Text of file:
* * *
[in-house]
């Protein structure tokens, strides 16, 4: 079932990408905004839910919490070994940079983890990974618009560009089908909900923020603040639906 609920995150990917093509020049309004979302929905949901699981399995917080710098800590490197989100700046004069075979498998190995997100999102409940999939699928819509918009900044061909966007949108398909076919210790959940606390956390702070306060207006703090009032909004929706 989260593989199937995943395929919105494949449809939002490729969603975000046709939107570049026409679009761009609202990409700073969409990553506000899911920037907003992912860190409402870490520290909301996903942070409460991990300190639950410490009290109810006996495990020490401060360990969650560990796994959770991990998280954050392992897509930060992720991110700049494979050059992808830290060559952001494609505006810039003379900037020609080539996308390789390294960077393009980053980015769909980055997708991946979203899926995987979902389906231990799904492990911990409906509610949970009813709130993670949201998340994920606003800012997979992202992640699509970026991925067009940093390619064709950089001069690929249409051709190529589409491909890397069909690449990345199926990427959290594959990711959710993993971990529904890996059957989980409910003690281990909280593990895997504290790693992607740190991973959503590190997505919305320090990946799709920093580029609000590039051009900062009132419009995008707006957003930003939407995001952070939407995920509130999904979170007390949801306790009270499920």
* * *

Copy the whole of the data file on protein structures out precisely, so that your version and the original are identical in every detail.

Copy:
[in-house]
């Protein structure tokens, strides 16, 4: 079932990408905004839910919490070994940079983890990974618009560009089908909900923020603040639906 609920995150990917093509020049309004979302929905949901699981399995917080710098800590490197989100700046004069075979498998190995997100999102409940999939699928819509918009900044061909966007949108398909076919210790959940606390956390702070306060207006703090009032909004929706 989260593989199937995943395929919105494949449809939002490729969603975000046709939107570049026409679009761009609202990409700073969409990553506000899911920037907003992912860190409402870490520290909301996903942070409460991990300190639950410490009290109810006996495990020490401060360990969650560990796994959770991990998280954050392992897509930060992720991110700049494979050059992808830290060559952001494609505006810039003379900037020609080539996308390789390294960077393009980053980015769909980055997708991946979203899926995987979902389906231990799904492990911990409906509610949970009813709130993670949201998340994920606003800012997979992202992640699509970026991925067009940093390619064709950089001069690929249409051709190529589409491909890397069909690449990345199926990427959290594959990711959710993993971990529904890996059957989980409910003690281990909280593990895997504290790693992607740190991973959503590190997505919305320090990946799709920093580029609000590039051009900062009132419009995008707006957003930003939407995001952070939407995920509130999904979170007390949801306790009270499920």